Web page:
How to Train Your Dog to Leave It, Option 2
Contributed by Irith Bloom, faculty at Victoria Stilwell Academy and certified animal trainer with multiple certifications, including CPDT-KSA, CDBC, VSPDT, KPA CTP, and CBATI.
“Leave it” is a great thing to teach your dog. It helps protect your pup by keeping him from picking up dangerous things, such as rat poison or a broken bottle. It also keeps your canine from getting into disgusting or valuable—but not necessarily dangerous—items. Read on for steps on how to train your dog to “leave it.”
NOTE: When I refer to “leave it,” I mean, “don’t mess with that thing you do not have yet.” This command is different from “drop it,” which I use to mean, “let go of that thing you already have.”
One of the best things about the leave it cue is that once your dog learns it well, the behavior tends to transfer to nonfood items, such as picking up your expensive shoes, grabbing trash off the ground, rushing up to a person and even bothering another dog.
I explained in a previous article, but that training method focused on teaching the dog to look you in the eye when cued to leave it. For some dogs and their owners, that method is most effective. For people who are unsuccessful or uncomfortable with the mechanics of that method, the following alternative for how to train a dog to leave it might be a better fit.
What You Need for Dog Obedience Training
For this training, you will need a clicker and two types of food treats. The first should be yummy and enticing, such as Stella & Chewy’s Carnivore Crunch freeze-dried dog treats or Blue Buffalo’s grain-free turkey biscuits.
For the other food treat, choose something boring, such as a piece of your dog’s regular kibble or a vegetable that your dog will eat but doesn’t really love.
Easy Steps for Dog Obedience Training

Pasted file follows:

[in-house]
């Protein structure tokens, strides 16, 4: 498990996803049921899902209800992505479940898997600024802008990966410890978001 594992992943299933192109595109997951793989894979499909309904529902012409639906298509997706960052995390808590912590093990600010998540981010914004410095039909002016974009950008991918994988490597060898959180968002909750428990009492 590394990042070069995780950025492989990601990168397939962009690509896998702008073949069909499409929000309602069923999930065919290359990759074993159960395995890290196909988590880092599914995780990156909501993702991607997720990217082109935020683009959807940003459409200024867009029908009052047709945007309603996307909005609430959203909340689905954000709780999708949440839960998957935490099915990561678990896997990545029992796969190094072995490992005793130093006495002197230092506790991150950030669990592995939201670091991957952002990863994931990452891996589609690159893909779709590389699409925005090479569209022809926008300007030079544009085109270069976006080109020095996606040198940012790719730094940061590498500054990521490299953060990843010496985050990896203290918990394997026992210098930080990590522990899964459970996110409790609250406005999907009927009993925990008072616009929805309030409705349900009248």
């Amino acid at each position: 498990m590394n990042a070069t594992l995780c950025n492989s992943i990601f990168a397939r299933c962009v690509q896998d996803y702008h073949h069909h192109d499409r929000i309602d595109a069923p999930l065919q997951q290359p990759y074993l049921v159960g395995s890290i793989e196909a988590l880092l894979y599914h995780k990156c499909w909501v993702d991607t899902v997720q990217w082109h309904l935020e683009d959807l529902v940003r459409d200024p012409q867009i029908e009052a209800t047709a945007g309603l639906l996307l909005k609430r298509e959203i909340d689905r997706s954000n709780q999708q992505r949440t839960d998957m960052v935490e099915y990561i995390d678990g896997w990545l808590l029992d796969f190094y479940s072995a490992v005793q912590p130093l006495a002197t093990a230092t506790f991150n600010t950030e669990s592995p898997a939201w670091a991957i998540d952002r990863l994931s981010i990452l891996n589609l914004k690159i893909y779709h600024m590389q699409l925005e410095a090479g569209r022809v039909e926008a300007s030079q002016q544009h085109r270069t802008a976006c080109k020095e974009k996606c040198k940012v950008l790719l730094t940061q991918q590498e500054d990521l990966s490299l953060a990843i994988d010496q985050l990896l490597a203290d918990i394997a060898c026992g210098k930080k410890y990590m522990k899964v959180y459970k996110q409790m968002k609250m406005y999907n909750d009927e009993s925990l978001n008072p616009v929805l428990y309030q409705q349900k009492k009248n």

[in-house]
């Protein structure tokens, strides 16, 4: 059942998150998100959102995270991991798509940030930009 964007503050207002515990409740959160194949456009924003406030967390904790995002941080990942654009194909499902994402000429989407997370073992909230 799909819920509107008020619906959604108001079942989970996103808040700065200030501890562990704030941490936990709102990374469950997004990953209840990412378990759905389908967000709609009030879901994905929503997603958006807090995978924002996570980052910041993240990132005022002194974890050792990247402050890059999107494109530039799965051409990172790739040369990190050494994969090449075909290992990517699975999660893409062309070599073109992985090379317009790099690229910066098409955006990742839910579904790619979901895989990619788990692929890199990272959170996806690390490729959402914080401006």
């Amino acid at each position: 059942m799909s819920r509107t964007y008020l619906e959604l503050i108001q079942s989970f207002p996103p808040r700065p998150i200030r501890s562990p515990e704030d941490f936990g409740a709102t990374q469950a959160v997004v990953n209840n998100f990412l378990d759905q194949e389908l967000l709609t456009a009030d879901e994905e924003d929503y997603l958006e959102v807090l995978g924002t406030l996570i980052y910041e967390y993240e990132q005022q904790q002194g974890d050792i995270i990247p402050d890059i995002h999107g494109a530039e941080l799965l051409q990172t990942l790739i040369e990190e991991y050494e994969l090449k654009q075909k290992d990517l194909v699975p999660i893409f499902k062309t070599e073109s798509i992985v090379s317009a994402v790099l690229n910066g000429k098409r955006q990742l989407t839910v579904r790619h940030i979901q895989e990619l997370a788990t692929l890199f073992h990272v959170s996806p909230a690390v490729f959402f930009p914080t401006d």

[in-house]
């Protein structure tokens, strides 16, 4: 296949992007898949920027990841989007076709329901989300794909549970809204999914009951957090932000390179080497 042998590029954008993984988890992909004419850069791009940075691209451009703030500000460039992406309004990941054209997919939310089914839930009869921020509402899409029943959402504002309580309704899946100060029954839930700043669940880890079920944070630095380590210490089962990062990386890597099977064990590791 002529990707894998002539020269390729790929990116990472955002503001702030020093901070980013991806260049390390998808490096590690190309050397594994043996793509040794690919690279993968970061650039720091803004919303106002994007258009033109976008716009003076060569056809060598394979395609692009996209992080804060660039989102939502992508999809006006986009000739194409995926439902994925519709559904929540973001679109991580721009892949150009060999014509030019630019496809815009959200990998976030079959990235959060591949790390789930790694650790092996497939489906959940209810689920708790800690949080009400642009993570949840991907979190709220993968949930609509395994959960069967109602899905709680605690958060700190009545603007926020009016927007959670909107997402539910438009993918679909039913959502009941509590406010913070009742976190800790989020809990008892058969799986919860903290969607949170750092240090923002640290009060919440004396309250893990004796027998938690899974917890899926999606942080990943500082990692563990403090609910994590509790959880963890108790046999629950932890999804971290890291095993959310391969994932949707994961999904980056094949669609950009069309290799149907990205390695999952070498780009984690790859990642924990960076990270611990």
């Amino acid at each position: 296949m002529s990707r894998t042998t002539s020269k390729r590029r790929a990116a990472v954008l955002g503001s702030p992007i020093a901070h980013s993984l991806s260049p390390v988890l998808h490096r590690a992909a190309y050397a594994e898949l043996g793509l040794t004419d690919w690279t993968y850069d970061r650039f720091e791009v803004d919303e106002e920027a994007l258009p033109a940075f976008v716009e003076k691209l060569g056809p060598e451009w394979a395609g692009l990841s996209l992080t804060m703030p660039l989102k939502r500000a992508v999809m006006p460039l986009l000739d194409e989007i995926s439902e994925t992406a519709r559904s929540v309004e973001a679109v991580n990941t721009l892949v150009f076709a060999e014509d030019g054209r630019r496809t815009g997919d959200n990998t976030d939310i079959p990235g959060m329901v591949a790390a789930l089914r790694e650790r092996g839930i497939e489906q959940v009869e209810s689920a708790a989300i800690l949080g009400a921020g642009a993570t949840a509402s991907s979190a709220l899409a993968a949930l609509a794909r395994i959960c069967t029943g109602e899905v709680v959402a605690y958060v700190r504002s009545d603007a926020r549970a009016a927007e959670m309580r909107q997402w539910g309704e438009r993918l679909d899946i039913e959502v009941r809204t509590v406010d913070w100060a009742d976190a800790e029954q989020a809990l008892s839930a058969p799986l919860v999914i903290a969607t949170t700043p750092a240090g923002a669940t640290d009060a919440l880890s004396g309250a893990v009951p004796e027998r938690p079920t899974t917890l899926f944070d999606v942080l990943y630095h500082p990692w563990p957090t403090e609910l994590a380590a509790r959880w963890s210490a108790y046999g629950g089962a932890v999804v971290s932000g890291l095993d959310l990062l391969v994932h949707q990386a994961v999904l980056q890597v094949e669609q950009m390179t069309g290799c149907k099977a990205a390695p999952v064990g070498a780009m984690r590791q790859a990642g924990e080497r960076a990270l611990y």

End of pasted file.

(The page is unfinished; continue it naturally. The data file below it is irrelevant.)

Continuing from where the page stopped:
- Put some of the enticing treats where you easily can reach them and your dog cannot. A treat pouch is handy for this exercise. Hold one of the boring treats firmly in your hand directly in front of your dog’s nose and the clicker in your other hand.I usually make a fist and hold the food in the middle of my fist to prevent the dog from getting at the treat.
- Keep your fist still, and watch for your dog to show the slightest hesitation or movement away from your fist. This movement might be as small as pulling his nose away from your fist or as big as sitting or lying down. Immediately mark that movement with a click. You are looking for and marking any behavior that is not trying to get the treat.
- Immediately move the hand with the boring treat behind your back. Break off a piece of one of the exciting treats from out of the treat pouch and give it to your dog. (You want to make sure you’re giving him a little taste, not replacing his meal. You can also try dog treats made specifically for training, which are smaller, like Merrick’s Lamb Lung Training Dog Treats.) The message to your dog is that leaving the boring treat alone earns an even better treat.
- Repeat Steps 1-3 until your dog hesitates as soon as you present your fist with the boring treat in it. Your dog should stay still or move away without trying to lick or nibble at your fist. Click and feed a yummy treat as soon as you see the hesitation. As mentioned above, some dogs even put themselves into a sit or down position at a safe distance from the hand; definitely click and reward that behavior with a delicious treat, too!
- When you are willing to bet $100 that your dog will leave the boring treat alone, you can begin saying a verbal leave it cue immediately before presenting the boring treat. Click and feed the exciting treat only if your dog does the right thing. If your dog goes for the boring treat, he is not ready for the cue, so repeat the earlier steps a few more times. NOTE: You can use any phrase you want as the verbal cue for leave it. I find that dogs respond best when we use phrases that we easily can say in a cheery tone, such as “not yours.”
The sequence will look like this: Verbally cue “Not yours” > Present fist with boring treat > Dog remains at a safe distance from your hand > Click > Put fist with boring treat behind back and feed exciting treat with your other hand.
Moving Forward in Your Dog Obedience Training
Once your dog leaves the treat alone nearly every time you give the verbal leave it cue, you can start to change the picture.
Present the boring treat a little higher, lower or to the side, or begin opening your hand—a little at a time and always ready to close it. You can even gradually move the treat toward the floor: first in a fist, then with your hand open and then on the floor itself.
Only change one thing at a time, such as the distance above the floor first and then whether your hand is closed or open at each height. Go back to something easier if your dog starts to go for the boring treat in a new situation, and then gradually build back up to the more difficult situation again.
As with all dog obedience training, regular practice is the key to success. If you do a bit of training regularly—even as few as three to five repetitions a day—you will get much better results with your dog.